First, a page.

Balance-transfer credit cards help tackle debt by letting you move a balance from a card with a high interest rate to one that temporarily charges no interest. But how long that introductory period lasts varies from card to card.
To determine which credit cards are the best for getting out of debt overall, CNBC Make It compiled a list of 25 highly rated cards with no-interest offers and low annual percentage rates. We estimated how long it would take to pay off a range of debts at different rates, as well as how much interest you'd pay with each card. We also considered rewards and other perks, and downsides such as late fees and penalty interest rates.
With 20 months of 0 percent APR on purchases and balance transfers, the U.S. Bank Visa Platinum card was our No. 1 choice for the best balance-transfer card overall. But another card on our list had an even longer no-interest period for balance transfers.
The Citi Diamond Preferred has 0 percent APR on balance transfers for 21 months, as long as the transfers are completed within the first four months. Other cards featured on the best balance-transfer card list have introductory periods ranging from 15 to 20 months. On new purchases, the Citi Diamond offers no interest for a year. The variable APR after the introductory period is 14.74 to 24.74 percent based on your creditworthiness.
The long APR comes at the cost of a 5 percent balance transfer fee. That's higher than the 3 percent some of the other cards offer. But if you have a large balance, around $7,500 or higher, and you expect it to take 21 months or longer to pay that balance off, the fee is worth it.
The average American borrower has a credit card balance of $5,644. If you maintain that balance and pay interest on it at a rate of 15 percent, roughly the national average, you pay about $850 in interest every year. If you were to start paying off the card at $200 per month, it would take 36 months and cost $1,360 in interest payments.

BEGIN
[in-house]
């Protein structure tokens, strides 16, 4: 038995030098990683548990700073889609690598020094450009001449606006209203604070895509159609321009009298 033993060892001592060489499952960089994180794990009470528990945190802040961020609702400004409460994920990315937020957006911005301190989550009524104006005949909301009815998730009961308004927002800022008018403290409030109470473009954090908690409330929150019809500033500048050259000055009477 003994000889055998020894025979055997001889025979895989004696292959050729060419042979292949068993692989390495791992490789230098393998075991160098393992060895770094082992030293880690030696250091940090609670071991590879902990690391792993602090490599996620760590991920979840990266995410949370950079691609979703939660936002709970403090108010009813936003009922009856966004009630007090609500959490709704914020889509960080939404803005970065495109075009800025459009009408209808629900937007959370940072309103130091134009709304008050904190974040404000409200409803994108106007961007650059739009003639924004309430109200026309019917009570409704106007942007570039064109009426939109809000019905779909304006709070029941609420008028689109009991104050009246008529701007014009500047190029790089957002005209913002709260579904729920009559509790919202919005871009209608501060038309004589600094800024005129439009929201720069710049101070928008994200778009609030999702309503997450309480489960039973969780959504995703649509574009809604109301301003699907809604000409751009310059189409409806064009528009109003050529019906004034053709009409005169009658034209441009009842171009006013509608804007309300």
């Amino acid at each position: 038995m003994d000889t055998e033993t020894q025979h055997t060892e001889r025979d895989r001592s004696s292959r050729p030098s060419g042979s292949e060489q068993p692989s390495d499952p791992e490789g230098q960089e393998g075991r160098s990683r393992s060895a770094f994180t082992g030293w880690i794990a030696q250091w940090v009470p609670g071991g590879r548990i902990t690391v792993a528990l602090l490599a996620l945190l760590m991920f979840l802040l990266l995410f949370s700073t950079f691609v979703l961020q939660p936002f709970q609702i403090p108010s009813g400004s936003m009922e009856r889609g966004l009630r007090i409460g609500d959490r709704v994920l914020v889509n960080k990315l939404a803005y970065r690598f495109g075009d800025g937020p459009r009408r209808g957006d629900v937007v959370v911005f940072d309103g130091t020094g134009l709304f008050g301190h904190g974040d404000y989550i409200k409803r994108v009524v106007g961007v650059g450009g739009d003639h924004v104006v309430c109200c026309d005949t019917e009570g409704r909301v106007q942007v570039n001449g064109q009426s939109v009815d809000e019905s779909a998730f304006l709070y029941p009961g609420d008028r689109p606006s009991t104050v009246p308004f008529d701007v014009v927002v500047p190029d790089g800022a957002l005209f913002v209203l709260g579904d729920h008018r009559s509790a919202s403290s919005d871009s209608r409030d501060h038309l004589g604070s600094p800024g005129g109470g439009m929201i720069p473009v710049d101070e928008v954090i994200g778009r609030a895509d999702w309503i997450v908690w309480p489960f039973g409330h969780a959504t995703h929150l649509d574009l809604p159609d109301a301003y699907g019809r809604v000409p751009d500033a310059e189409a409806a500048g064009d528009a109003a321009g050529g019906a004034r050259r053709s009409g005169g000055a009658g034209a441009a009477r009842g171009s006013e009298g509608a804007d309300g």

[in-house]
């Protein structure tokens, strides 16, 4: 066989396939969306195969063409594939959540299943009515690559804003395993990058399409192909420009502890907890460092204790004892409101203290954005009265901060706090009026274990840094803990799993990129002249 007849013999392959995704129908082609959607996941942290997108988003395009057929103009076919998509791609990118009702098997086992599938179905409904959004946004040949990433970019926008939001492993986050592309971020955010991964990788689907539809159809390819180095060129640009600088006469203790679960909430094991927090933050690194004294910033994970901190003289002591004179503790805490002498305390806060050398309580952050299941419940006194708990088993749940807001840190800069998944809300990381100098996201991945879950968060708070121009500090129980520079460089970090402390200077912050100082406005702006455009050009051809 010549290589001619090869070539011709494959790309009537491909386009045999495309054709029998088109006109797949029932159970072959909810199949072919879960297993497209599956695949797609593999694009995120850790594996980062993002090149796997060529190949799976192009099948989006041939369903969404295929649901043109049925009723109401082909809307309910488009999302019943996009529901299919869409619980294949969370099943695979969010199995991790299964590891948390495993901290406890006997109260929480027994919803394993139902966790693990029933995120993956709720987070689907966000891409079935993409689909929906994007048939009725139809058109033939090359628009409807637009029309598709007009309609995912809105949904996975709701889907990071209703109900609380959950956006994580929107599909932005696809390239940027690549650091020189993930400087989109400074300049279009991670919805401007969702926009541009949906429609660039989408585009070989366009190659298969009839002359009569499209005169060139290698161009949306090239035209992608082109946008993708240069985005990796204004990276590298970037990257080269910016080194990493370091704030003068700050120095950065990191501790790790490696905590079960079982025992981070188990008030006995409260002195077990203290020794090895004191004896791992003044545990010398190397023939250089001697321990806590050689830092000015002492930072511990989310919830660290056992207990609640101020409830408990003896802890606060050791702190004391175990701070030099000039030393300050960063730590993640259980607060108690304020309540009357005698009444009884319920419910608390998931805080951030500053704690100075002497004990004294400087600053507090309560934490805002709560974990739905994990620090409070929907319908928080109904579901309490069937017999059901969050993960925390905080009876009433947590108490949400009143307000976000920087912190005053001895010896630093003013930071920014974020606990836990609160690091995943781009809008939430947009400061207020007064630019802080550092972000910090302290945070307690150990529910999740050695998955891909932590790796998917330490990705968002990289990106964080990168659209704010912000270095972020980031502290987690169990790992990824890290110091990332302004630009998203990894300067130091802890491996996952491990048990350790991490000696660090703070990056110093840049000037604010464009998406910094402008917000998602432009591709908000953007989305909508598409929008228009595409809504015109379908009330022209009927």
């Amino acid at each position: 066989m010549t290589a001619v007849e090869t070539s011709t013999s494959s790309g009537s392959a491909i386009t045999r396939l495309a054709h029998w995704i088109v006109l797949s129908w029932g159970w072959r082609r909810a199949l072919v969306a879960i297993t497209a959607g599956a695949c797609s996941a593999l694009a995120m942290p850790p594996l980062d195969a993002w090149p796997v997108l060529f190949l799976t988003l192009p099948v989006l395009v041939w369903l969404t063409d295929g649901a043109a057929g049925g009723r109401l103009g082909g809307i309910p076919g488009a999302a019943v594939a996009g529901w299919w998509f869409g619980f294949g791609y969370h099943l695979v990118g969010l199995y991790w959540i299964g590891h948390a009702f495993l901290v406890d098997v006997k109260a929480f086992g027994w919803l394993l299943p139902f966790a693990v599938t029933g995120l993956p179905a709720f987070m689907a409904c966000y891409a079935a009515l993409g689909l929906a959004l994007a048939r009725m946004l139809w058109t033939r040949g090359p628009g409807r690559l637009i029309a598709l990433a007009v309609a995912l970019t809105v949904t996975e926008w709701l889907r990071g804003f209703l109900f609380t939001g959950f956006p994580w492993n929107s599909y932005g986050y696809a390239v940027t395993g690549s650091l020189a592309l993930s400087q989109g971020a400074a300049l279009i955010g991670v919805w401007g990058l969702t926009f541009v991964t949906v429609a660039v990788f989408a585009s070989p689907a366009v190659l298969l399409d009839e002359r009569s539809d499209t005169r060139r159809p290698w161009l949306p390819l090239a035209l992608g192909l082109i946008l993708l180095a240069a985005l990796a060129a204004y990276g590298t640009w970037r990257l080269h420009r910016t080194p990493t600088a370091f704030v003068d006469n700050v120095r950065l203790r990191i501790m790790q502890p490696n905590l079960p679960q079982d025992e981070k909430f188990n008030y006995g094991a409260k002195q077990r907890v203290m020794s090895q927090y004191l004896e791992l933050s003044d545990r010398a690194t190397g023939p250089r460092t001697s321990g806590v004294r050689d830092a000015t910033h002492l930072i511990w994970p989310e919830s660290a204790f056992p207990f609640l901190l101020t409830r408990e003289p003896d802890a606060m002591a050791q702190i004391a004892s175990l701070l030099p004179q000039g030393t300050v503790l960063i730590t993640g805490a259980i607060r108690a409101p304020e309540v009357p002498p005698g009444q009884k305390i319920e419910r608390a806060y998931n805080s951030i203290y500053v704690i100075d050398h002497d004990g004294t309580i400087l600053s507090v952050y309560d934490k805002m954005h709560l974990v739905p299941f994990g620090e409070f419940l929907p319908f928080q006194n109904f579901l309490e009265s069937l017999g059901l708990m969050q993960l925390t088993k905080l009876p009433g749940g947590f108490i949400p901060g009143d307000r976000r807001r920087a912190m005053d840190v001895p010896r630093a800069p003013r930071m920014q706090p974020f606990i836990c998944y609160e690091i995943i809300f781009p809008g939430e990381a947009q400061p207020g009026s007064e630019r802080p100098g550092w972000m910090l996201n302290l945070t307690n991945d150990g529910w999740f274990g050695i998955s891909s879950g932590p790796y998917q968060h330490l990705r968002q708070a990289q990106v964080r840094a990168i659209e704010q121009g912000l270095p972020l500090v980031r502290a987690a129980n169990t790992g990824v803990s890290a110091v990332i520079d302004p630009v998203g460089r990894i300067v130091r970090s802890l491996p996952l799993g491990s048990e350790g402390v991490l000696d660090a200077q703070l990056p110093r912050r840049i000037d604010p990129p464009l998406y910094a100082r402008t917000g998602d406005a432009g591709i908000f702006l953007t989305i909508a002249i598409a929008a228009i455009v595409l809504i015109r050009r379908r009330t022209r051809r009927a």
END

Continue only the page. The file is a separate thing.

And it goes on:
Now, let's say you transfer the balance to the Citi Diamond Preferred. If you pay it off at the same rate, it will take 31 months and cost about $390. In other words, by moving your balance to the card, you could save $970. That's accounting for the balance transfer fee, and it's assuming your variable APR after the introduction period is 14.74 percent, the lowest the card offers.
While the Citi Diamond Preferred is great for paying down large balances, the card doesn't offer spending rewards. It does provide users with Citi Private Pass, which offers presale tickets and VIP packages to concerts and other events.
To determine which credit cards are best for getting out of debt, CNBC Make It compiled a list of 25 highly rated cards, most of which are recognized as balance-transfer cards. Others are considered cash-back cards first but still have features that help users get out of debt. We vetted each card based on its reward offers, introductory and eventual APR, annual fee, bonus, recommended credit score, late fee, balance transfer fee, foreign transaction fee, redemption rates, transfer options, customer reviews and extra perks.
We then estimated how long it would take and how much it would cost for each card user to pay off various levels of debt — $2,500, $5,000, $7,500 and $10,000 — at different monthly payment rates, including $100, $200, $300 and $400. For each card, we also note how much it would cost, in interest and fees, to pay off $2,500 in one year, $5,000 in two years, $7,500 in three years and $10,000 in four years.
The estimates depend on introductory APR periods, interest rates thereafter, the balance transfer fee and rewards. The figures are ranged based on the variable APR you might qualify for, which, like your credit limit, is determined by your creditworthiness. We also considered each card's reward structure to determine its overall value, since cash back becomes accessible after users pay off enough of their balance and have credit available.
In short, each credit card was evaluated based on how quickly and efficiently it can help users get out of debt, its extra perks and its long-term value. For more details about how balance-transfer cards work and how we decided on the best, check out our full list.
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